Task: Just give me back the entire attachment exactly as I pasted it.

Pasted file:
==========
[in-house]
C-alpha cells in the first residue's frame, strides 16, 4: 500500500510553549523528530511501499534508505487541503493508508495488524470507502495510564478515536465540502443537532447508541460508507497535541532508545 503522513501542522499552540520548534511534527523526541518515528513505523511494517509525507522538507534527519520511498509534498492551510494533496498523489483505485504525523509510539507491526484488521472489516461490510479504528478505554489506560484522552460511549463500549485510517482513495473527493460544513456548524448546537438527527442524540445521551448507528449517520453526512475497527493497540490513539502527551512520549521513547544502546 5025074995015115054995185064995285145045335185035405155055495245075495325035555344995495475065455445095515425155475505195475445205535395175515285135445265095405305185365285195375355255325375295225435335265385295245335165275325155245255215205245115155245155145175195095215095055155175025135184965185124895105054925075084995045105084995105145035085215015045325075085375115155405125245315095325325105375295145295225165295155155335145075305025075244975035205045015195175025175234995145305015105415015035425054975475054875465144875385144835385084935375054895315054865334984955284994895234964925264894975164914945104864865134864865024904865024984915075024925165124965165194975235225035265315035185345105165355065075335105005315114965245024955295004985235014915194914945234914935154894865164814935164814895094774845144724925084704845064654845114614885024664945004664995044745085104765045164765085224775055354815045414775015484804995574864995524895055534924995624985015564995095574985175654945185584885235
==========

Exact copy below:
[in-house]
C-alpha cells in the first residue's frame, strides 16, 4: 500500500510553549523528530511501499534508505487541503493508508495488524470507502495510564478515536465540502443537532447508541460508507497535541532508545 503522513501542522499552540520548534511534527523526541518515528513505523511494517509525507522538507534527519520511498509534498492551510494533496498523489483505485504525523509510539507491526484488521472489516461490510479504528478505554489506560484522552460511549463500549485510517482513495473527493460544513456548524448546537438527527442524540445521551448507528449517520453526512475497527493497540490513539502527551512520549521513547544502546 5025074995015115054995185064995285145045335185035405155055495245075495325035555344995495475065455445095515425155475505195475445205535395175515285135445265095405305185365285195375355255325375295225435335265385295245335165275325155245255215205245115155245155145175195095215095055155175025135184965185124895105054925075084995045105084995105145035085215015045325075085375115155405125245315095325325105375295145295225165295155155335145075305025075244975035205045015195175025175234995145305015105415015035425054975475054875465144875385144835385084935375054895315054865334984955284994895234964925264894975164914945104864865134864865024904865024984915075024925165124965165194975235225035265315035185345105165355065075335105005315114965245024955295004985235014915194914945234914935154894865164814935164814895094774845144724925084704845064654845114614885024664945004664995044745085104765045164765085224775055354815045414775015484804995574864995524895055534924995624985015564995095574985175654945185584885235